Compass Diversified Holdings changes its tax status. It is an opportunity for investors.
Compass Diversified Holdings
shareholders approved a conversion of the company’s tax classification this month, a technical measure that is expected to simplify stock ownership, broaden its appeal to more investors, and reward stocks with a multiple of higher profits.
Compass (symbol: CODI) looks like a publicly traded private equity fund: it buys, sells and operates a portfolio of companies in consumer and industrial end markets, but has permanent capital rather than raised funds. periodically and for a defined period.
Compass raises funds through equity and debt at the holding company level, allowing its current nine subsidiaries to obtain financing for less than they would on their own. The company’s consumer-focused holdings are focused on tactical clothing and products, baseball bats, ski boot buckles, helmets and other sports equipment. Its industrial subsidiaries manufacture candles and other heating tools for catering, custom packaging, high-tech magnets and printed circuits.
This is a model that has been successful in the 15 years since the Compass IPO. Including an annual distribution of $ 1.44 per share – paid from the cash flows of the company’s subsidiaries – the stock has earned nearly 14% per year since 2006, compared to 9% for the
Russell 2000 Index
small cap stocks. Barron recommended buying the stock in 2019, and Compass has returned around 110% since then, roughly double the small-cap index.
Citing high valuations in the market, Compass has been in divestment mode lately, CEO Elias Sabo said. It closed a sale of Liberty Safe for $ 127 million on August 3 and filed an S-1 prospectus for 5.11 Tactical, its largest consumer-focused company. This could lead to an initial public offering for 5.11, a similar path that Compass took with the former subsidiary.
Fox Factory Holding
Compass was structured as a publicly traded partnership, but not for very long. Some 98% of Compass shareholders representing 57% of the outstanding shares voted on August 3 to approve management’s plans to reclassify the company as C-Corp for tax purposes. This conversion will take place on September 1.
Shareholders of a partnership must pay their share of the company’s profits each year as part of their personal taxes. A C-Corp, on the other hand, pays corporation tax directly and is taxed separately from its shareholders. This is how the vast majority of US stocks are classified.
Some mutual funds, retirement accounts, and other investment advisers shy away from partnership stocks due to the increased complexity of tax season. And partnerships are often not eligible for inclusion in the index, which means their stocks don’t see the demand to buy exchange-traded index funds.
All other things being equal, removing these overhangs and making Compass stocks easier for investors to own should lead to increased demand for the stock and increase its earnings multiple.
“Upgrading to C-corp should help lower Compass’s cost of capital, support a more flexible capital structure (i.e. use stocks as a more efficient source of capital for growth) and make CODI shares easier to own, ”William Blair wrote. analyst Cristopher Kennedy in a recent report. “In addition, this should position CODI stocks to be included in the indices and could help to [credit] rating agencies.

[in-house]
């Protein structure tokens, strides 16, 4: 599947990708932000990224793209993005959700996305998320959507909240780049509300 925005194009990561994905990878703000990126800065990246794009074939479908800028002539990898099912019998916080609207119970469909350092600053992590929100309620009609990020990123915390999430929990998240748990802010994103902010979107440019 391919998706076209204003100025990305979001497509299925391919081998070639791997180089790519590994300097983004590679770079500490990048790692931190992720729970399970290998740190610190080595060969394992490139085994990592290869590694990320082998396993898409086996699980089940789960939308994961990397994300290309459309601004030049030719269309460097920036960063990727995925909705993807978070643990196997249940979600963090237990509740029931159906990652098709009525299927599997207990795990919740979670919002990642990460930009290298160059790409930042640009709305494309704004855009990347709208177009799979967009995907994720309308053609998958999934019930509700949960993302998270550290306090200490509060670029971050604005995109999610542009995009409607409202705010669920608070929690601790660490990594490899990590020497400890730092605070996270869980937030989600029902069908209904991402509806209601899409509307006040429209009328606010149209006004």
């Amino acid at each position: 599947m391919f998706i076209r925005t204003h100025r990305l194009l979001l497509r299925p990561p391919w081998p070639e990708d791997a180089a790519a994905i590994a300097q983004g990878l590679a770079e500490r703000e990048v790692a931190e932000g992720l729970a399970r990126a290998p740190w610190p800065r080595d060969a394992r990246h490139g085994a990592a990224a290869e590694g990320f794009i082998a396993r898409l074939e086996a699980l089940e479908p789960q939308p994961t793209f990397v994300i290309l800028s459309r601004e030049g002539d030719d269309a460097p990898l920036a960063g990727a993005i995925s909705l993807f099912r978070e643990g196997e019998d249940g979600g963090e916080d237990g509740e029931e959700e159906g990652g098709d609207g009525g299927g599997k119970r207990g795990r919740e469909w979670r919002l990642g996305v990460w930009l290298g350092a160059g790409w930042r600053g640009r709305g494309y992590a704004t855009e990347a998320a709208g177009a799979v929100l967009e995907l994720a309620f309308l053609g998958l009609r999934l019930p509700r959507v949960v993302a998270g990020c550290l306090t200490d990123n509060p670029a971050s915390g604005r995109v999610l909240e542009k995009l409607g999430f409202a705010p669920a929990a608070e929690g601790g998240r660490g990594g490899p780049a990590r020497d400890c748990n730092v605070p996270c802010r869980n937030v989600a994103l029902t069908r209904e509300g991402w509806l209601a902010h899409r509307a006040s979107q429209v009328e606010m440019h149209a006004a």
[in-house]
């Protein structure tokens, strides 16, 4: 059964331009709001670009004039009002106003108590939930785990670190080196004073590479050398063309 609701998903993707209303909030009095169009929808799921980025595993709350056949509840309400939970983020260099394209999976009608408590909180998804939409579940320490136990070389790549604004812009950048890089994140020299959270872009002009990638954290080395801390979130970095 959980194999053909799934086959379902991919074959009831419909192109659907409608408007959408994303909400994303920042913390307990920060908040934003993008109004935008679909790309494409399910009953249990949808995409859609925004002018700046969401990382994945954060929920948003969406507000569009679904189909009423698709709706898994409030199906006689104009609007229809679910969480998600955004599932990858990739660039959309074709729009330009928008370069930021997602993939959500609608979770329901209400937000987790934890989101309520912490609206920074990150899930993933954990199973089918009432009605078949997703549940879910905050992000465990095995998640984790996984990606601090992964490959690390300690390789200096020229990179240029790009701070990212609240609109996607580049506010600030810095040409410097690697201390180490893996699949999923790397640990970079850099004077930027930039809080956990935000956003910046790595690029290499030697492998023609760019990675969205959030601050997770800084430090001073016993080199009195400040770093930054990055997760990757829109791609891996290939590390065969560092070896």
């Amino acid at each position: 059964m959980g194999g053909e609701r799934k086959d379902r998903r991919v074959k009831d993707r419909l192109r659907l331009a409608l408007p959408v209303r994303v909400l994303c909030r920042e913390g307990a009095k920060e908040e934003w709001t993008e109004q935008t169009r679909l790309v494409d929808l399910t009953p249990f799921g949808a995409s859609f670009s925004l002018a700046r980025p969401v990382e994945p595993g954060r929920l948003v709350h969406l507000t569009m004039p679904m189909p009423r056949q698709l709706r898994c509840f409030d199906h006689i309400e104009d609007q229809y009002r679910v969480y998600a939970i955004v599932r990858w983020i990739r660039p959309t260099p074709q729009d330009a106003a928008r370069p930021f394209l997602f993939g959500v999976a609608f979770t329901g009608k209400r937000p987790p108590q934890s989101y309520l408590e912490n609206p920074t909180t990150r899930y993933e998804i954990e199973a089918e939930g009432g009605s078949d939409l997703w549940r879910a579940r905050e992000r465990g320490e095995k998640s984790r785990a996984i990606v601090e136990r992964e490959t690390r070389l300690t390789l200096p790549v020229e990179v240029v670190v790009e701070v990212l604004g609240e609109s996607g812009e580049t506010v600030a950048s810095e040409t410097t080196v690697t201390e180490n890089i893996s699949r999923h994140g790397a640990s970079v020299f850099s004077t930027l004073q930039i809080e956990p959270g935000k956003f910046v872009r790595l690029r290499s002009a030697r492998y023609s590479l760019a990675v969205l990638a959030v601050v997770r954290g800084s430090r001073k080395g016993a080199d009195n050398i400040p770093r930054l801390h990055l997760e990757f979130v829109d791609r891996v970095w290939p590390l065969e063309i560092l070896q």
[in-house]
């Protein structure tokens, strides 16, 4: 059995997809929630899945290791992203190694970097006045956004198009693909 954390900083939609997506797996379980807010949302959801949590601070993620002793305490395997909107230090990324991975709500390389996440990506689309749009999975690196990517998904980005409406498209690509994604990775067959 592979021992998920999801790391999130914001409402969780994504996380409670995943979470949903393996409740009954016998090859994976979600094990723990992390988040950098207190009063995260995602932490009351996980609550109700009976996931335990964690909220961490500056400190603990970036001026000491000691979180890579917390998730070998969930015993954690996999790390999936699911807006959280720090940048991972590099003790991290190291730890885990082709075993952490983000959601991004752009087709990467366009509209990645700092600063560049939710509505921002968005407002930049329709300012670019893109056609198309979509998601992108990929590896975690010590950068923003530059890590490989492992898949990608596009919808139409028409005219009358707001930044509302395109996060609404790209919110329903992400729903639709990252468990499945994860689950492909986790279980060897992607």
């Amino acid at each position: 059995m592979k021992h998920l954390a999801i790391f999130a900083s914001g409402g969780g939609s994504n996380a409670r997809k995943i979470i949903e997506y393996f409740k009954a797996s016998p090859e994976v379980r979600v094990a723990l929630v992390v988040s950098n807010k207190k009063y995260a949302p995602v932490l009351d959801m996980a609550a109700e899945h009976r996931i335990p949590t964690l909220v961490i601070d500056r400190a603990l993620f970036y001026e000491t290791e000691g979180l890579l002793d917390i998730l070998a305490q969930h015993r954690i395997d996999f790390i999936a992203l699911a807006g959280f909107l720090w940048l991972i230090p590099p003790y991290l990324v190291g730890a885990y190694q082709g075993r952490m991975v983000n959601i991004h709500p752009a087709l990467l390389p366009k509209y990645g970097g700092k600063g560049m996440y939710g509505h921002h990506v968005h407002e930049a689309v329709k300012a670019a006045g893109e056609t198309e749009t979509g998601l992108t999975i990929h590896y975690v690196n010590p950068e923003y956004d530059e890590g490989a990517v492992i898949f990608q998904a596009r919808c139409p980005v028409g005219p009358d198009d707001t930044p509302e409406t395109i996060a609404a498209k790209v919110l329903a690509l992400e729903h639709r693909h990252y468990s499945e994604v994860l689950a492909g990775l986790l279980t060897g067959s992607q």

(ARES) as past examples of private equity firms that exchanged their tax status from a partnership to become C-Corps. All four saw their price-to-earnings ratios increase dramatically after the conversion, and he sees the potential for Compass to move in the same direction.
|Society||Teleprinter||Conversion date||Average multiple P / E before conversion||Multiple P / E average post-conversion|
|Carlyle Group||CG||Jan 2020||9.3||14.4|
|black stone||BX||Jul 2019||9.17||19.8|
|Arès management||ARES||november 2018||10.4||18.0|
Sources: William Blair, FactSet
(If you cannot view the above table, please click here.)
Kennedy values Compass’s stock at the equivalent of Buy. It calculates a sum of parts value of $ 32.20 per share for the current subsidiaries of the company, before any significant multiple expansion after the conversion.
There are a few more moving parts that investors should consider.
Compass will reduce its quarterly distribution to 25 cents per share from 36 cents, effective January 2022. This dividend payment will be made after corporate taxes have been paid by Compass.
The C-Corp conversion will also create a new tax payable in 2021 for shareholders while increasing the cost base of Compass subsidiaries by the same amount, thereby reducing future taxes. Compass’s board of directors has approved a special distribution of 88 cents to offset the new cost which is payable on September 7 to shareholders of record on August 31, the day before the conversion. Proceeds from the sale of Liberty Safe will cover this distribution.
Investors who want to avoid having to deal with the tax complications of a partnership for their 2021 taxes can start buying Compass shares on September 1. Compass will pay an additional dividend of 36 cents in October before the new rate goes into effect, giving it a regular dividend yield over time of around 4%. FTSE Russell rebalances its indices each spring, when Compass may become eligible for inclusion.
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